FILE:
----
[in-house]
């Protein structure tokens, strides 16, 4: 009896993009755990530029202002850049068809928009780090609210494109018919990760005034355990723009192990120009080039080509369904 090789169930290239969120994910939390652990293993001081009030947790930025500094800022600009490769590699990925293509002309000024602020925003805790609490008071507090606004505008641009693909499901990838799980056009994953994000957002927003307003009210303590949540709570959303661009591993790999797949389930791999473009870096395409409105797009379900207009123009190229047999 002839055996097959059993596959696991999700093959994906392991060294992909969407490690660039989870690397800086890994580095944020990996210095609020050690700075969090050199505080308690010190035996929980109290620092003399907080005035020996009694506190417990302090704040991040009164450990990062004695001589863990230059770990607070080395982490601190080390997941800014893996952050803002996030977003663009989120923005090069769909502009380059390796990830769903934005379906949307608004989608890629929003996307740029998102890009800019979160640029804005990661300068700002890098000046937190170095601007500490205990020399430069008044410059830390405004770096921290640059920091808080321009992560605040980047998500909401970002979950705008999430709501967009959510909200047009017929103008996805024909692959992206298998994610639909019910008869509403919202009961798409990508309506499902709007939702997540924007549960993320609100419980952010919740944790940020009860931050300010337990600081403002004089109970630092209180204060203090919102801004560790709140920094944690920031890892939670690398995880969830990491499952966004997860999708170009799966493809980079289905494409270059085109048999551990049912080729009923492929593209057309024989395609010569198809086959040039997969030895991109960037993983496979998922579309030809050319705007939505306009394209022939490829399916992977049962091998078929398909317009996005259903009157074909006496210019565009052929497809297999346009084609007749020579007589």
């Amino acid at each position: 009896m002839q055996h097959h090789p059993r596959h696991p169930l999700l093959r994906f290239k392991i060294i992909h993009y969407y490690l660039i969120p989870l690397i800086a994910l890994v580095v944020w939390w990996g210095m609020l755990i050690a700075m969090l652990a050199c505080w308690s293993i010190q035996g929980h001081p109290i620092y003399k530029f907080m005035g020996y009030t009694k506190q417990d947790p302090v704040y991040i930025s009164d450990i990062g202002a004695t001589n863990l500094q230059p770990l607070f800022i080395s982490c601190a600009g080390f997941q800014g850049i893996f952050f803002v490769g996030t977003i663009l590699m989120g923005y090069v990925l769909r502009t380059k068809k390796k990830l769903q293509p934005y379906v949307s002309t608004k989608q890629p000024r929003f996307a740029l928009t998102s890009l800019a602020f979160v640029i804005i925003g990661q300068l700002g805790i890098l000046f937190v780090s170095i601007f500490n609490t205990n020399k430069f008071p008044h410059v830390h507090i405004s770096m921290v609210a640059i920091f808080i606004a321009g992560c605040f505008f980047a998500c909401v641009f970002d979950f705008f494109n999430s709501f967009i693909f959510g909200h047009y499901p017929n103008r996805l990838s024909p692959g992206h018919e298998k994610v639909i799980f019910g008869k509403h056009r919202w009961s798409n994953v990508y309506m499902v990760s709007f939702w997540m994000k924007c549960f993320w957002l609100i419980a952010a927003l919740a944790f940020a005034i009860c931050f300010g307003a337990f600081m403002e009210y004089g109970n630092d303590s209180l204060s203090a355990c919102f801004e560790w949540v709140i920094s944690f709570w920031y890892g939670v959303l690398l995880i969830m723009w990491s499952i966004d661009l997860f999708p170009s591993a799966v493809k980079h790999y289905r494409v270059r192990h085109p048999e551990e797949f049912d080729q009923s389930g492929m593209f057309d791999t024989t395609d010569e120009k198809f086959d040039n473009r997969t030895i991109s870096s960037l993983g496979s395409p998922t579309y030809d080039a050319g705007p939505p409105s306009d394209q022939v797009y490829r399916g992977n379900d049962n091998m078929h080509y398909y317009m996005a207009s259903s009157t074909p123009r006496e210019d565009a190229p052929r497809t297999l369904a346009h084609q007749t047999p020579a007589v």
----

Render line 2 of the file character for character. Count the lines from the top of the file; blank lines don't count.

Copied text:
């Protein structure tokens, strides 16, 4: 009896993009755990530029202002850049068809928009780090609210494109018919990760005034355990723009192990120009080039080509369904 090789169930290239969120994910939390652990293993001081009030947790930025500094800022600009490769590699990925293509002309000024602020925003805790609490008071507090606004505008641009693909499901990838799980056009994953994000957002927003307003009210303590949540709570959303661009591993790999797949389930791999473009870096395409409105797009379900207009123009190229047999 002839055996097959059993596959696991999700093959994906392991060294992909969407490690660039989870690397800086890994580095944020990996210095609020050690700075969090050199505080308690010190035996929980109290620092003399907080005035020996009694506190417990302090704040991040009164450990990062004695001589863990230059770990607070080395982490601190080390997941800014893996952050803002996030977003663009989120923005090069769909502009380059390796990830769903934005379906949307608004989608890629929003996307740029998102890009800019979160640029804005990661300068700002890098000046937190170095601007500490205990020399430069008044410059830390405004770096921290640059920091808080321009992560605040980047998500909401970002979950705008999430709501967009959510909200047009017929103008996805024909692959992206298998994610639909019910008869509403919202009961798409990508309506499902709007939702997540924007549960993320609100419980952010919740944790940020009860931050300010337990600081403002004089109970630092209180204060203090919102801004560790709140920094944690920031890892939670690398995880969830990491499952966004997860999708170009799966493809980079289905494409270059085109048999551990049912080729009923492929593209057309024989395609010569198809086959040039997969030895991109960037993983496979998922579309030809050319705007939505306009394209022939490829399916992977049962091998078929398909317009996005259903009157074909006496210019565009052929497809297999346009084609007749020579007589």